Rear Admiral Sinan Azmi Tosun, Commander SNMG-2, On Piracy (Part II)

Rear Admiral Sinan Azmi TOSUN (left), Commander of the NATO Counter Piracy Mission Operation Ocean Shield, with his Chinese counterpart Rear Admiral LI Shihong. Photo: Official NATO Photo

This must be the NATO-effect. Usually Turkish officers are not that much talkative to the press.

This is the second time within this month that Rear Admiral  Sinan Azmi Tosun, Commander SNMG2 talks to international press.

Mr. Guy Toremans from Jane’s Naval International interviewed Rear Admiral Sinan Azmi Tosun on piracy.

As the original article is behind a paywall, I am just quoting bits of it that I have found most interesting.

The most commonly used information-sharing platform among all players are the Mercury system, managed by the MSCHOA, and the NATO-wide network. In addition, units of the ‘Big Three’ task forces – NATO’s CTF 508, EU Naval Force (NAVFOR) Somalia and CTF 151 – the Japan Maritime Self Defense Force and the Republic of Korea Navy also use the Centrix secure communication system, which is managed by the Combined Maritime Forces (CMF) US Central Command (CENTCOM) in Bahrain.

 “Yet despite all these means of communication systems, we notice that some players do not use these means effectively and in a timely fashion, in particular when it comes to getting across classified information,” said Rear Adm Tosun.

“Due to the economic situation, most of the navies are under pressure because their governments have to find a balance between funding and ongoing commitments. This reflects in the force flow. So occasionally we face a shortage of units or see ships participating for only short periods which, to a certain degree, breaks up the continuity of our operations. The major challenge faced by NATO’s standing maritime forces may be that the alliance members could become reluctant to assign units to the task forces on a regular basis and this could possibly result in the shortage of units.

Rear Adm Tosun hopes to see more maritime patrol aircraft and unmanned aerial vehicles being assigned to counter-piracy operations as these assets are essential to locate and track pirate action groups at sea. “Another nice thing to have would be an organic fleet oiler, preferably with a shipborne helicopter and a special operations forces team embarked and equipped with a Role 2 medical capability,” he said.

Having been identified by naval units, pirates generally attempt to flee to the territorial waters of nearby countries to hide among fishing vessels, where they know that naval forces are not authorised to operate. As such, the provision of support for local coastguards and navies, through regional maritime capacity building (RMCB) activities, is essential, as it is otherwise impossible to neutralise pirates, added Rear Adm Tosun. To this end, NATO has established contacts with regional authorities to identify potential areas of practical co-operation. Rear Adm Tosun pointed out that every opportunity is taken to exercise with local navies and coast guards.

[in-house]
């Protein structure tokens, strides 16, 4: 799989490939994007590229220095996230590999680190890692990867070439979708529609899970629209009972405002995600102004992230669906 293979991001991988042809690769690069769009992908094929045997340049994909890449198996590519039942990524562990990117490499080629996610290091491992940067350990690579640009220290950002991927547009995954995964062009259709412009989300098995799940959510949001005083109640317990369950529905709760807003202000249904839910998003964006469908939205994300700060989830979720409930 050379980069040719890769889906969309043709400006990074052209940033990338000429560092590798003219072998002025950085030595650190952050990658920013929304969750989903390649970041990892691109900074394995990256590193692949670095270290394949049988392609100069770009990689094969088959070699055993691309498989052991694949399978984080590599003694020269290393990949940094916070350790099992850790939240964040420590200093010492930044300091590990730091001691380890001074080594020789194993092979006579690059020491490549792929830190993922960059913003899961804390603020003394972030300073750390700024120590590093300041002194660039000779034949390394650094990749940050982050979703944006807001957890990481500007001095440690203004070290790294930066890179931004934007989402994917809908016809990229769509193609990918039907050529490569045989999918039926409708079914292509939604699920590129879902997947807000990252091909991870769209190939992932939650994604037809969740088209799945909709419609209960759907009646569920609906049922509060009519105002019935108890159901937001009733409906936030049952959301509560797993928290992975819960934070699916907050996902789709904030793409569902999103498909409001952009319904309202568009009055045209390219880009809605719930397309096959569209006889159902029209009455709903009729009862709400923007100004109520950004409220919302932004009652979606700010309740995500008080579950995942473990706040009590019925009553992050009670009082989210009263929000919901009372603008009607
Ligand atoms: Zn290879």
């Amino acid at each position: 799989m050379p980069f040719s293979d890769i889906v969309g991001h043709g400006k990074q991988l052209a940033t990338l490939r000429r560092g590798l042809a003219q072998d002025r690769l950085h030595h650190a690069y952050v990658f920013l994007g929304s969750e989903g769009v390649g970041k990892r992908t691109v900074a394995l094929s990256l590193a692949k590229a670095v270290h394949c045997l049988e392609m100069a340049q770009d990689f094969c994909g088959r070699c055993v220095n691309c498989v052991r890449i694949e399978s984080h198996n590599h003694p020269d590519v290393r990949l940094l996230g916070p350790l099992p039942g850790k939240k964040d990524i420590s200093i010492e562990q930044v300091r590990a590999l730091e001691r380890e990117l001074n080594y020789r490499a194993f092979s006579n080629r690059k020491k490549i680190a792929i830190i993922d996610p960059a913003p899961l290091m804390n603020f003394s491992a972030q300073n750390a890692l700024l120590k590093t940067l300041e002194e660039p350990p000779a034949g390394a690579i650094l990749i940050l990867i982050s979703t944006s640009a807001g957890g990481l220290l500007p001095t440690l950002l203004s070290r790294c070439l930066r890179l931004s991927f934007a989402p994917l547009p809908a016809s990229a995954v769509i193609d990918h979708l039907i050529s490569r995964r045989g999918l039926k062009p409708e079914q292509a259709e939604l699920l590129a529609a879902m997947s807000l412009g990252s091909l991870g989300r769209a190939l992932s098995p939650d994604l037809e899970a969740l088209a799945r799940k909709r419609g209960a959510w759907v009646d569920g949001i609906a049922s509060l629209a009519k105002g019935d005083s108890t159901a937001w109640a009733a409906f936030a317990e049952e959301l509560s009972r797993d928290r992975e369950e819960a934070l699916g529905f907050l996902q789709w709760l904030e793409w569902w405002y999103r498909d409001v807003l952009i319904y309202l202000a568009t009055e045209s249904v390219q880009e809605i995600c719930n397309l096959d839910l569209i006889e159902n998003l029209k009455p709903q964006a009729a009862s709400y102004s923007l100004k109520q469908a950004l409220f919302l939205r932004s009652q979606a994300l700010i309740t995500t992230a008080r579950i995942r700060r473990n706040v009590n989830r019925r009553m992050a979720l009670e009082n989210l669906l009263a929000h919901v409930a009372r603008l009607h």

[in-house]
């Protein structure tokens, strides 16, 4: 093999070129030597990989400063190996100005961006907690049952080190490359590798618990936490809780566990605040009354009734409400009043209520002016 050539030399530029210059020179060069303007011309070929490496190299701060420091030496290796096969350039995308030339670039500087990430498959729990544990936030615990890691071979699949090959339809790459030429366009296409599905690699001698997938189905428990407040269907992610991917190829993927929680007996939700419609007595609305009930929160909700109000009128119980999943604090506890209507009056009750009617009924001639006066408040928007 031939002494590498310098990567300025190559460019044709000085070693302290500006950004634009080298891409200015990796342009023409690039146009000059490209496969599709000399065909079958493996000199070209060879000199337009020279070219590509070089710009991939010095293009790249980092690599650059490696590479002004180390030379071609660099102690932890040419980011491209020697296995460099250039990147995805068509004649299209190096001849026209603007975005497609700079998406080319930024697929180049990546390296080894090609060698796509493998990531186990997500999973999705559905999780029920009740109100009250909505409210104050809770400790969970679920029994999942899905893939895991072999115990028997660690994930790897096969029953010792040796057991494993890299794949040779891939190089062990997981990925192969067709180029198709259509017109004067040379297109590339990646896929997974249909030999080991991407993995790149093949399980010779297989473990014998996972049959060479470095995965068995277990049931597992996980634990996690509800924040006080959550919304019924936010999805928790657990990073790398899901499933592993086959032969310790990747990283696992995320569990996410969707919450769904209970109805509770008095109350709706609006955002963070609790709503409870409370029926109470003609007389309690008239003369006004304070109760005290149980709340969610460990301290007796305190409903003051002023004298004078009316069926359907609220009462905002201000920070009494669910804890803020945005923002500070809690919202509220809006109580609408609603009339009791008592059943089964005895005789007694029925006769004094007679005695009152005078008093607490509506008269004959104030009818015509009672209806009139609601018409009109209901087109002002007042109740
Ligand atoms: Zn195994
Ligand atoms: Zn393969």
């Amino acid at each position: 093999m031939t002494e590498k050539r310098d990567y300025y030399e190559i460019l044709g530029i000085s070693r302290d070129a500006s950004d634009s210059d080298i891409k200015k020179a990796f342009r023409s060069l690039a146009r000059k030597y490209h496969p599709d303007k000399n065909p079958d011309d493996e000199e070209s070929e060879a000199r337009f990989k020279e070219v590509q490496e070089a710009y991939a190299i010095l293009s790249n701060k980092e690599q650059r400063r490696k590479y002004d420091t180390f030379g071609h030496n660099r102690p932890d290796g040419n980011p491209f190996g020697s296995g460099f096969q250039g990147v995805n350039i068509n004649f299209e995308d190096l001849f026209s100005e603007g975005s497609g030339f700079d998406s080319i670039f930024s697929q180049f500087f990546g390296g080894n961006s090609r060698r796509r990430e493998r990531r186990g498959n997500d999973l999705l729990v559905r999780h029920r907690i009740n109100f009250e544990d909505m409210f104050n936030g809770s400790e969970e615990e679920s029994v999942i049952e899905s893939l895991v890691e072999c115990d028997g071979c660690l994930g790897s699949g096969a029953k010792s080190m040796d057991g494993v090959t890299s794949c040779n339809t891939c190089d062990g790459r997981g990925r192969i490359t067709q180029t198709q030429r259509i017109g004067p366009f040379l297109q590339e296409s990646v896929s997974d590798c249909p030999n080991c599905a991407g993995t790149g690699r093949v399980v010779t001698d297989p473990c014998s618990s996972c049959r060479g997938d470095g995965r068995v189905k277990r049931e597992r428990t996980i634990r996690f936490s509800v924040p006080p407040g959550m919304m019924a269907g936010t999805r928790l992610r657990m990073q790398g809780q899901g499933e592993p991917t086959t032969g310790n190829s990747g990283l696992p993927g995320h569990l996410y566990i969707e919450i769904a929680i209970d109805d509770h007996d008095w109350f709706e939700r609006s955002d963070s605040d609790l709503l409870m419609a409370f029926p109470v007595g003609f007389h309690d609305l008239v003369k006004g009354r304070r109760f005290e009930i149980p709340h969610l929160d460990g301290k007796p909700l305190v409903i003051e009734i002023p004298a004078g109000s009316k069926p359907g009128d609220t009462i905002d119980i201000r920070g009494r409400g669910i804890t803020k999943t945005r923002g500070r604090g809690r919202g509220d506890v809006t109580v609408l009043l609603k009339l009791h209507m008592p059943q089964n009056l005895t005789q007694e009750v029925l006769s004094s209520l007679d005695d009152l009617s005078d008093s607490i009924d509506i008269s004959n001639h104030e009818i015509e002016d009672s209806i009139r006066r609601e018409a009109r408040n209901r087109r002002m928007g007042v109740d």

Although the international maritime forces have succeeded in reducing the number of successful attacks in the Gulf of Aden and the Somali Basin, Rear Adm Tosun accepts that this addresses only a symptom and not the cause.

“Piracy can never be solved at sea; the final solution lies ashore,” he said. “The problem is that people become pirates because they see it as the only option to make their living. Therefore the international community should support Somalia to persuade young Somalis against setting out on these criminal activities and try to provide them with a good future by creating new employment areas.”

This is how I am interpreting what the Rear Admiral is saying is:

1) We need more commitment of necessary forces from our allies to police the seas infected with pirates.

2) We need the right tools for this job. Air assets can cover large parts of the ocean in a relative short time and arrive at  a ship under attack. Many times, the timely arrival of a  helicopter from a nearby warship prevented the pirates to high jack the merchant ship. Manned or unmanned air patrol systems are needed to obtain the over maritime picture.

3) We need large supply ships to act as a floating base to refuel warships and to carry special forces and medical teams needed when things go bad.

4) We need to build maritime cooperation along the nations in the region and help them to work together. NATO has a know-how over 60 years how different nations should together towards a common defense problem. The lessons learned by NATO countries during the last 60 years can be shared with the nations in Indian Ocean so that can work together against pirates.

5) We need to solve the piracy problem on the shore!

I think they are all valuable points and it would be a shame for everyone to ignore them.


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